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Why are London police telling women to stay at home?

11 March 2021

4:28 AM

11 March 2021

4:28 AM

The disappearance of Sarah Everard in south London has once again led to women being advised by police to stay at home and be extra vigilant, according to a reportin the Sun. Such warnings perpetuate damaging myths about danger, for example that only men can protect women and, ergo, women can’t protect themselves; that women are somehow complicit if they are outside and alone at night; and that night-time is dangerous and not the men responsible.

Regardless of what happened to Ms Everard, and like all those following this story I’m hoping that she is found safe and as soon as possible, there is a troubling theme in the police’s response. Whenever there are rumours that a serial rapist or killer of women is on the loose, women are warned to stay at home, despite the fact that most incidents of sexual assault and physical violence by men towards women and girls happens in the home.

It is so shameful that women are made to feel this way, and what’s particularly distressing to me is how many times I have heard similar advice from the police during my four decades of campaigning to end male violence.

I moved to Leeds in 1979, during the hunt for serial killer Peter Sutcliffe. I was 17-years old and had been raised, as had most girls, being warned that our safety was our own responsibility. ‘Don’t go out alone at night’, ‘don’t talk to strange men’, ‘cover your flesh if you don’t want to get yourself raped’. Men were rarely told that they were to blame for the fact that we constantly looked over our shoulder whenever we were out alone in case a predator was looking to strike.

As a response to West Yorkshire police issuing what was effectively a curfew on women, feminists organised the first Reclaim the Night marcheswhich occurred simultaneously across 12 English towns and cities, from Manchester to Soho.


Women on these marches carried placards reading ‘No curfew on women — curfew on men’ as they shouted about their anger at being kept off the streets — the supposedly public highways, after all — by the threat of male violence.

I recall feeling very angry at being told by police to ‘stay indoors’ and ‘Do not go out at night unless absolutely necessary, and only if accompanied by a man you know.’ Ironically, Sutcliffe himself gave the same advice to his sister.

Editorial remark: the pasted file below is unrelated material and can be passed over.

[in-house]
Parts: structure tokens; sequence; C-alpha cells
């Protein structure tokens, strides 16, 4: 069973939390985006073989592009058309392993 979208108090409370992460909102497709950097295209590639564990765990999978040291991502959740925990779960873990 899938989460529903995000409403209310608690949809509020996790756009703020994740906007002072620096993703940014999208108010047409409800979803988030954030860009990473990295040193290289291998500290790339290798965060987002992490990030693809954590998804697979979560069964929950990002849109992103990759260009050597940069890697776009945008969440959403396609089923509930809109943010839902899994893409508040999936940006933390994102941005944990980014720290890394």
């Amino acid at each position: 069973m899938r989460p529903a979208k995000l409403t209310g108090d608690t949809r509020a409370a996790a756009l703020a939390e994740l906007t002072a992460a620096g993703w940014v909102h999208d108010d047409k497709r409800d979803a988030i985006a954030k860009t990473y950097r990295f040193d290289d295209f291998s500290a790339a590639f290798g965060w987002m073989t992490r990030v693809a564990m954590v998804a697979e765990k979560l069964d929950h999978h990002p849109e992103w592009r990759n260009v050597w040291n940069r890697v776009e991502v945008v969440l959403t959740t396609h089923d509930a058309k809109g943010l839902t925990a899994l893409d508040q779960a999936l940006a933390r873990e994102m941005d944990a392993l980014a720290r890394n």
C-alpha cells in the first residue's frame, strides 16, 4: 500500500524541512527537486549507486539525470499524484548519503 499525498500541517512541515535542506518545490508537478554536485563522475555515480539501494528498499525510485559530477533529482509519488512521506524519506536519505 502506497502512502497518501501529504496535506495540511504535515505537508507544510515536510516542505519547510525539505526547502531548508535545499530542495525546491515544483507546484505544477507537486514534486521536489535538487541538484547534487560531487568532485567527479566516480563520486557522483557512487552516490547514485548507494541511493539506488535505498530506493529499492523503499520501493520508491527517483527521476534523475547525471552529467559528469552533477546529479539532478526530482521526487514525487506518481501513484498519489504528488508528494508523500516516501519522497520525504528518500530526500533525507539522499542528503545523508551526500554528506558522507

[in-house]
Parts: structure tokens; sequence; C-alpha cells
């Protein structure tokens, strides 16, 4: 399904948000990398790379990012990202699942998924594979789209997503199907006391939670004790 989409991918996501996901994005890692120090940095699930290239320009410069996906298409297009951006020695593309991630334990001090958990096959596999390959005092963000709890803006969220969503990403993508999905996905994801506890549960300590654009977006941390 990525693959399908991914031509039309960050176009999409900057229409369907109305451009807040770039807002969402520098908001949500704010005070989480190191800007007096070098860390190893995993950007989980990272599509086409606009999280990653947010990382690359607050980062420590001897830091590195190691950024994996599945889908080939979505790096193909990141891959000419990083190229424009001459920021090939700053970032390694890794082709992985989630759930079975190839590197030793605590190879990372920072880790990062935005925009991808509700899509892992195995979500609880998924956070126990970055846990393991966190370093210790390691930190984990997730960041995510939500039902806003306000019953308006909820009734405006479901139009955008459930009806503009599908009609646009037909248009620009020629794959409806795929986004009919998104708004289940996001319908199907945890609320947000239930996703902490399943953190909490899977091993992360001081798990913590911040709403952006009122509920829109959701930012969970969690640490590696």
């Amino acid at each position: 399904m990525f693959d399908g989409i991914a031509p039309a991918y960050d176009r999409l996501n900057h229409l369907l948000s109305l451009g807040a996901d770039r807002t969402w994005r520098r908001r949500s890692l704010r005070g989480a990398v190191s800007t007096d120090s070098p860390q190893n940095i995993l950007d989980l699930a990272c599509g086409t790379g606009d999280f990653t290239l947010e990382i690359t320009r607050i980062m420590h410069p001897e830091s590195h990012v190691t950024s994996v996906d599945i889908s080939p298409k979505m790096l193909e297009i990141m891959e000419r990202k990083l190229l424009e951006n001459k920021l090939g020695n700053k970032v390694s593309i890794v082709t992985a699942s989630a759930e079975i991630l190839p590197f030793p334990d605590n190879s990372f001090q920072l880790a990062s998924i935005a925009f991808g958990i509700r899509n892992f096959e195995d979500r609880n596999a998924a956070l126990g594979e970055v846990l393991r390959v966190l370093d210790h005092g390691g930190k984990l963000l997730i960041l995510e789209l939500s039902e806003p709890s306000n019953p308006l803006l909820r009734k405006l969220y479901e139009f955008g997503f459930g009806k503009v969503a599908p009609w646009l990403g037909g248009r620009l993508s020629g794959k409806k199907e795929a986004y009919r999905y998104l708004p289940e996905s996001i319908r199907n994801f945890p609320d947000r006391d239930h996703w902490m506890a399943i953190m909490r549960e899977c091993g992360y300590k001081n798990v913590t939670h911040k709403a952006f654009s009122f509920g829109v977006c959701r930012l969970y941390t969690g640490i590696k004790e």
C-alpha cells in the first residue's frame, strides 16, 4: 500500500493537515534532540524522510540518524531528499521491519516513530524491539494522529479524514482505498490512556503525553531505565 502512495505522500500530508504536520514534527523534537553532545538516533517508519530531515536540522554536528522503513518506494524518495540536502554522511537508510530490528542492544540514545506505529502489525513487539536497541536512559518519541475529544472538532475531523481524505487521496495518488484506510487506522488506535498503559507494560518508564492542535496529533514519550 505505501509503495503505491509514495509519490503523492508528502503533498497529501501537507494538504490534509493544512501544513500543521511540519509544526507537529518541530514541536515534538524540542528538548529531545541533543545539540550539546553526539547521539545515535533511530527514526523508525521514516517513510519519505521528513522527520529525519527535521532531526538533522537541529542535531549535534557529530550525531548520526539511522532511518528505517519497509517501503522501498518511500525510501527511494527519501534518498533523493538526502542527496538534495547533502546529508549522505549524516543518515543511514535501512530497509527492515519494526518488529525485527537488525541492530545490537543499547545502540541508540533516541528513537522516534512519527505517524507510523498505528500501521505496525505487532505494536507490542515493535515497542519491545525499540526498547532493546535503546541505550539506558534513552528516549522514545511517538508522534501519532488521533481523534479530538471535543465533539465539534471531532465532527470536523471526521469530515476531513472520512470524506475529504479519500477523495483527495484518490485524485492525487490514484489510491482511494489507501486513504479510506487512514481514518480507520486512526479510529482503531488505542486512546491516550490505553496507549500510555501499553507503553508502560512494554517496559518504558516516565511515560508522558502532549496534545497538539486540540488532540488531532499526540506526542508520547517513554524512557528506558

My women’s group mocked up police notices and fly-posted them all over the city. ‘Attention all men in West Yorkshire,’ the notice read, ‘there is a serial killer on the loose in the area. Out of consideration for the safety of women, please ensure you are indoors by 8 p.m. each evening, so that women can go about their business without the fear you may provoke.’ The police discovered our scam and the posters were taken down the next day, but we had made our point.

The murderof five women involved in street prostitution in Ipswich that occurred in 2006 is but one example of how police have failed to learn the lessons of how to keep women safe (i.e. deter the perpetrators). Police issued a warning to all women in the city to stay away from the red light area, including the prostituted women themselves who were, at the time, offered little in terms of an alternative.

Jacqui Cheer, Suffolk police’s assistant chief constable, said‘My message to you is simple — stay off the streets. If you are out alone at night you are putting yourself in danger.’

Where was the warning to punters to stay away from vulnerable women? Putting yourself in danger is a little like the copper who once said to me that women who are drunk and in public late at night are in danger of ‘getting themselves raped’.

More recently, in 2019, Broxtowe North Police, Nottinghamshire warnedwomen on its Facebook page (the post since deleted) that those out late at night who worried about male violence were taking ‘a risk’. ‘Women who walk alone especially at night are at risk of harassment, or even physical assault,’ read the post. ‘Taking a risk when it comes to walking alone at night is not one of those things we should be doing.’

Women should be able to go for a walk without fear or a male chaperone. We feel scared not because we are pathetic, weak creatures but because so many men target us. Feminism exists because women are sick and tired of being in danger in both the home and on the streets. They should be the ones to lose their freedom of movement, not us.

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